Infanta Margarita Diego Velazquez Buy Art Prints Now
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Tom Gurney BSc (Hons) is an art history expert with over 20 years experience
Published on June 19, 2020 / Updated on October 14, 2023
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Diego Velazquez was, first and foremost, a highly skilled portrait painter. He would also be fortunate in the subjects that he could paint, because of his impressive connections within Spanish and European society. The artwork displayed here is of Infanta Margarita from around 1653-1654.

This particular piece can be found in the Kunsthistorisches Museum in Vienna and is believed to have been one of five portraits that he painted of Margaret Teresa of Spain. The Kunsthistorisches Museum actually holds a good selection of the different portraits produced of this woman, helping us to visually compare her progress across a number of years. The item found here puts her in a peach dress and the richly coloured painting captures the red tones of her hair at the time. She stands upon a decorative carpet, whilst leaning on a table that has been covered by a beautiful blue cloth. There is also a glass vase with several flowers which adds a reflection of light from the left hand side. Behind her is a cloth that hangs across the entire background and attempts to avoid anything from that distracting our eyes too much, or unbalancing the foreground with some unwanted light or colour.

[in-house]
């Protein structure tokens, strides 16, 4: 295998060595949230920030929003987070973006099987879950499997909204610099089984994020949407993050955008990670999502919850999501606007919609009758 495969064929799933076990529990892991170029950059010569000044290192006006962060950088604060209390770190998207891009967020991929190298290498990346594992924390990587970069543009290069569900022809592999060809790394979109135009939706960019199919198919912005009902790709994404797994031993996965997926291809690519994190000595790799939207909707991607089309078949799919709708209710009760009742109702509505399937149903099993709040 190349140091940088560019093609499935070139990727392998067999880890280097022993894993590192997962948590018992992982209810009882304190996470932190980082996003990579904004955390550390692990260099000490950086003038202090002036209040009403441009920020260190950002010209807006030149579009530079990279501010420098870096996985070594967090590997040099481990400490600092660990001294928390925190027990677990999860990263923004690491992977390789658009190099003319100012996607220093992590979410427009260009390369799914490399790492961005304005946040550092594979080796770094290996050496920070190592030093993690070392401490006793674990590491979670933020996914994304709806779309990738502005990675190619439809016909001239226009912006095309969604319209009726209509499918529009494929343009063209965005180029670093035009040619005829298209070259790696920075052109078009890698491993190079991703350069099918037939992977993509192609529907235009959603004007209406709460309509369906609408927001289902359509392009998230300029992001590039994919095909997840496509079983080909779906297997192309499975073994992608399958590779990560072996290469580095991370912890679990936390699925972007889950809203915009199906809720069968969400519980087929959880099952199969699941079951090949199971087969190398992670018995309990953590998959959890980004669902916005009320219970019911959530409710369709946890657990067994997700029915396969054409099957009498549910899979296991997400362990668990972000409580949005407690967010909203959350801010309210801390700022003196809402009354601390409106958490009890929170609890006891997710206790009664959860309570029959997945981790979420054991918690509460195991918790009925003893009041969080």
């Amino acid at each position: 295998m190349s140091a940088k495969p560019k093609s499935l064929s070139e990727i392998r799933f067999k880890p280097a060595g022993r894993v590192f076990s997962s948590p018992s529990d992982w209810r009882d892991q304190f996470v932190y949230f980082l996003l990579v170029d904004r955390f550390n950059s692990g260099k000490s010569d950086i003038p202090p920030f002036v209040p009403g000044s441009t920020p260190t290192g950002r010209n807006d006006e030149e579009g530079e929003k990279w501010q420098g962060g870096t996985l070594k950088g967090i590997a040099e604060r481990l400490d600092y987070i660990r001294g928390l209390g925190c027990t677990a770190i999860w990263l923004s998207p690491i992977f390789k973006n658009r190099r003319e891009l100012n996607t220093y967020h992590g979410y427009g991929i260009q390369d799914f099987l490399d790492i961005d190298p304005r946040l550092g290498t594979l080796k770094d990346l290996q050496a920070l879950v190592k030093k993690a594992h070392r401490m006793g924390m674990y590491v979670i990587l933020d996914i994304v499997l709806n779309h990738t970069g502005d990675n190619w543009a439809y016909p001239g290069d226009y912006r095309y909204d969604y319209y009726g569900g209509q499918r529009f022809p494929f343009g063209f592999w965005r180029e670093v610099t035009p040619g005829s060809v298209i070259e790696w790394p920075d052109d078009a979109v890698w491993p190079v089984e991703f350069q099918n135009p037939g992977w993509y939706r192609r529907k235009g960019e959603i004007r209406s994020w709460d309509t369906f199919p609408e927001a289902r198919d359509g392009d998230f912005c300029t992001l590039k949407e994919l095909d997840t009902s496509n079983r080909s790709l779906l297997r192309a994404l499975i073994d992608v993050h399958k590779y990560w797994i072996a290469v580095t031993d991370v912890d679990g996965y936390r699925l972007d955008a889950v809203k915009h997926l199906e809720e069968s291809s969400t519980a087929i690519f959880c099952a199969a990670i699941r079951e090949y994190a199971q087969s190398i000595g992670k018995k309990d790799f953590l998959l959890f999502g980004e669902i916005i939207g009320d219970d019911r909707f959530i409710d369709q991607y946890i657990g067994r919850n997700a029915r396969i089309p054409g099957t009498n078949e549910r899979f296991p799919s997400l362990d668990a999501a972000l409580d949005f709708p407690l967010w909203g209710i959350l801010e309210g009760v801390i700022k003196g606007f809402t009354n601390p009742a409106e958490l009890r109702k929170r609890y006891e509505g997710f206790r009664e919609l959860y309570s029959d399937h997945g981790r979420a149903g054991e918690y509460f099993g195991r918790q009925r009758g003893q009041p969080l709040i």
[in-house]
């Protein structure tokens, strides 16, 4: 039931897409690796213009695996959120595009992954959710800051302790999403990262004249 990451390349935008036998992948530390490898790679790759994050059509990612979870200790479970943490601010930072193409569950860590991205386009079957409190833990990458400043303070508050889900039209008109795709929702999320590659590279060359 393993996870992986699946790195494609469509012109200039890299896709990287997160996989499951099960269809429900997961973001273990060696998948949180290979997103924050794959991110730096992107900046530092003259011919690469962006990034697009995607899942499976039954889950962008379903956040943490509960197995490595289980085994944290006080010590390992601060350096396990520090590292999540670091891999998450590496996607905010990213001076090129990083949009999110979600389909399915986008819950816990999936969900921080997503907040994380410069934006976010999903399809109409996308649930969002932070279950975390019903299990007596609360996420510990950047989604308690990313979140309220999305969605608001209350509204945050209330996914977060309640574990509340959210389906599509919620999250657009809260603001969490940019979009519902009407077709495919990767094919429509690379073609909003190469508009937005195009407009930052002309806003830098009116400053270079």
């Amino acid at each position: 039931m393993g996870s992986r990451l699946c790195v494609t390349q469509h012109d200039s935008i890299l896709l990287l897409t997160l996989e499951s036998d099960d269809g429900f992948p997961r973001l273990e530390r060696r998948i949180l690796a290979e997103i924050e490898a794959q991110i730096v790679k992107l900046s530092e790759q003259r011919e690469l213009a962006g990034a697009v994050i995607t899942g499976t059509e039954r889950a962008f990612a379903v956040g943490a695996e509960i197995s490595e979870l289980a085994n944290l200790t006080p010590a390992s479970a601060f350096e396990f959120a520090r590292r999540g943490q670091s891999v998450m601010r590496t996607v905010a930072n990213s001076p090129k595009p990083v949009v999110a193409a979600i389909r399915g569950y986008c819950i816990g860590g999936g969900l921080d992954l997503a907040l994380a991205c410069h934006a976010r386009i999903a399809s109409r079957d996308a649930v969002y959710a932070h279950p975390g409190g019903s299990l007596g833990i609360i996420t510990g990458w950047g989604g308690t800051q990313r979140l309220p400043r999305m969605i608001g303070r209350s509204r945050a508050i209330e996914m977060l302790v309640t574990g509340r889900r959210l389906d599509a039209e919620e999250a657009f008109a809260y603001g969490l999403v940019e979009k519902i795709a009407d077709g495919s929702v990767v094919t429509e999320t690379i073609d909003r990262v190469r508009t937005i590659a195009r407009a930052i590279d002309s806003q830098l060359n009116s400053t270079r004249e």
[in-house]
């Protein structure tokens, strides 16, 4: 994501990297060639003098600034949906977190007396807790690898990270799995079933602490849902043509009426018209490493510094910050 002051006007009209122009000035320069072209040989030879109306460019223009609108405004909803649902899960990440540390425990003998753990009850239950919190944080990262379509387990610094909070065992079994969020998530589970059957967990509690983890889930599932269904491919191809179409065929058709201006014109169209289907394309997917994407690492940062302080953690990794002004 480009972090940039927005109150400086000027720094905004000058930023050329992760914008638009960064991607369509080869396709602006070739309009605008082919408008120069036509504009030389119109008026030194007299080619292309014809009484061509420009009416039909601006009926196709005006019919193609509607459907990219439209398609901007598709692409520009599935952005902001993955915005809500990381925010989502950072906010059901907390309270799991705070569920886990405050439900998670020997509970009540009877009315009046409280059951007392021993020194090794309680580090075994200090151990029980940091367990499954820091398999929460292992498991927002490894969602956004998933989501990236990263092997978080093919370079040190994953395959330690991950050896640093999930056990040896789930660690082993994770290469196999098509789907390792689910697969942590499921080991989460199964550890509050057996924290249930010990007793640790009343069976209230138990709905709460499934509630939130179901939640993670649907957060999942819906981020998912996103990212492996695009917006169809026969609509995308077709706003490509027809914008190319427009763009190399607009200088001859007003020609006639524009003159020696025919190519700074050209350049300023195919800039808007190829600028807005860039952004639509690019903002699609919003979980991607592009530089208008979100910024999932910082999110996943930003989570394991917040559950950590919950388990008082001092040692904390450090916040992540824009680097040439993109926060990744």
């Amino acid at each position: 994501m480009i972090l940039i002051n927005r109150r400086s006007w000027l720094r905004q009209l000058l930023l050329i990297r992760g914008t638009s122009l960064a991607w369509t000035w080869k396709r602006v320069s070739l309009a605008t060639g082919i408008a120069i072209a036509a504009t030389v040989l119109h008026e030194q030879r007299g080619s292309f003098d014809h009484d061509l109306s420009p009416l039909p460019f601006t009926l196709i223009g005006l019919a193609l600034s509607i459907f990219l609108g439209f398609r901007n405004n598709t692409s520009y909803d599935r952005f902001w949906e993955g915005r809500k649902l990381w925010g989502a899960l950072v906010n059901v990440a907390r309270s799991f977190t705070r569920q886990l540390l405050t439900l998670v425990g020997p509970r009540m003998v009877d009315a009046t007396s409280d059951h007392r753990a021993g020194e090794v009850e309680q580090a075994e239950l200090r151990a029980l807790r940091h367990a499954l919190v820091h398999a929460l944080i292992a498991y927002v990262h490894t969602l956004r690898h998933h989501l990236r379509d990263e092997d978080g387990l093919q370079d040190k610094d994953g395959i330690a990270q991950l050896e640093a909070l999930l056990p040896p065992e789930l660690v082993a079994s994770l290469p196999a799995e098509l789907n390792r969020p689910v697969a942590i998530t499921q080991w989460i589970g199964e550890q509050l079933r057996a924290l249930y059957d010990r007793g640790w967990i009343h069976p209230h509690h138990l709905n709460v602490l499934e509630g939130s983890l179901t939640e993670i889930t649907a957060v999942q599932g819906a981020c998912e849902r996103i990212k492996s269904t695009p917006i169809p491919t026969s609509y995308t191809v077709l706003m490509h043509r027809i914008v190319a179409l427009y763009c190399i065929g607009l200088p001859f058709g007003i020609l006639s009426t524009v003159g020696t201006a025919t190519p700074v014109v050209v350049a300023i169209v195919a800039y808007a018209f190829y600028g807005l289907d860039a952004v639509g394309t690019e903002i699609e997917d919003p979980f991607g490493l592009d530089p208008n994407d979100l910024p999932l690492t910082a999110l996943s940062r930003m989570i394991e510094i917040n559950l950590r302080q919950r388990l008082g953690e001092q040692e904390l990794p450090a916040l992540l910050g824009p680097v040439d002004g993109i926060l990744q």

See also Infanta Margarita Teresa in a Blue Dress in which her outfit is larger and more glamorous, filling most of the scene. She would become an important figures within European history and features within the career of many notable artists, besides just Velazquez. She can also be found in the famous Las Meninas painting, which remains the Spanish painter's most celebrated work, positioned centrally within the composition, as the artist himself appears just over her left shoulder. Further notable portraits of her life would be produced by the likes of Jan Thomas van Ieperen, a respected a Flemish Baroque painter, as well as Juan Bautista Martínez del Mazo who was a Spanish member of the same movement. A further piece was contributed by Gerard Du Chateau as well. The 1959 portrait whilst wearing her blue dress probably remains the most famous artwork of the single portraits, partly because of the fame of Velazquez but also the way in which her dress dominates so memorably.

The Kunsthistorisches Museum in Vienna provides an exceptional survey of European art within its collection, with The Hunters in the Snow by Pieter Bruegel the Elder being amongst the most memorable of pieces. Adoration of the Trinity from 1511 by Albrecht Durer is also another prized possession, as is Madonna of the Meadow and St Margaret and the Dragon from Raphael. Those fortunate enough to visit this location will be able to spend many hours here, as still perhaps not have covered everything found here as their large collection cannot possibly all be on display at the same time, making it also worthwhile to make return visits from time to time, if that is possible.